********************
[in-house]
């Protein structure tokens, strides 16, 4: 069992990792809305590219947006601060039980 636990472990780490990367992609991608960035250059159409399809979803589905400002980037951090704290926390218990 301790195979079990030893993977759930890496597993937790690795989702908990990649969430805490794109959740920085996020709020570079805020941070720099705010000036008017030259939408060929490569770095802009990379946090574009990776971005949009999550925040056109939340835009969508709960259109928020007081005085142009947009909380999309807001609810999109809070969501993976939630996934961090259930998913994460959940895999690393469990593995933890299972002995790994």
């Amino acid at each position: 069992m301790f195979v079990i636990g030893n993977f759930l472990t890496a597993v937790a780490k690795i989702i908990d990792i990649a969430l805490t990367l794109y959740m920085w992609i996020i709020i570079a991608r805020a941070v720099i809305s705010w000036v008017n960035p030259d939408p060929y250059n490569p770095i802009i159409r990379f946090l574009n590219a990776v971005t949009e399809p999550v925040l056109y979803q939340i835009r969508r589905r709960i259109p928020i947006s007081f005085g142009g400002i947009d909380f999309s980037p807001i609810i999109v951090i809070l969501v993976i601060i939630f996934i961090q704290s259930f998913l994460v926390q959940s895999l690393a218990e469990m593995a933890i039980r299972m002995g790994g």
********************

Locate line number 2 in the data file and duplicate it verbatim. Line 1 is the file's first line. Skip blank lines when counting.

């Protein structure tokens, strides 16, 4: 069992990792809305590219947006601060039980 636990472990780490990367992609991608960035250059159409399809979803589905400002980037951090704290926390218990 301790195979079990030893993977759930890496597993937790690795989702908990990649969430805490794109959740920085996020709020570079805020941070720099705010000036008017030259939408060929490569770095802009990379946090574009990776971005949009999550925040056109939340835009969508709960259109928020007081005085142009947009909380999309807001609810999109809070969501993976939630996934961090259930998913994460959940895999690393469990593995933890299972002995790994």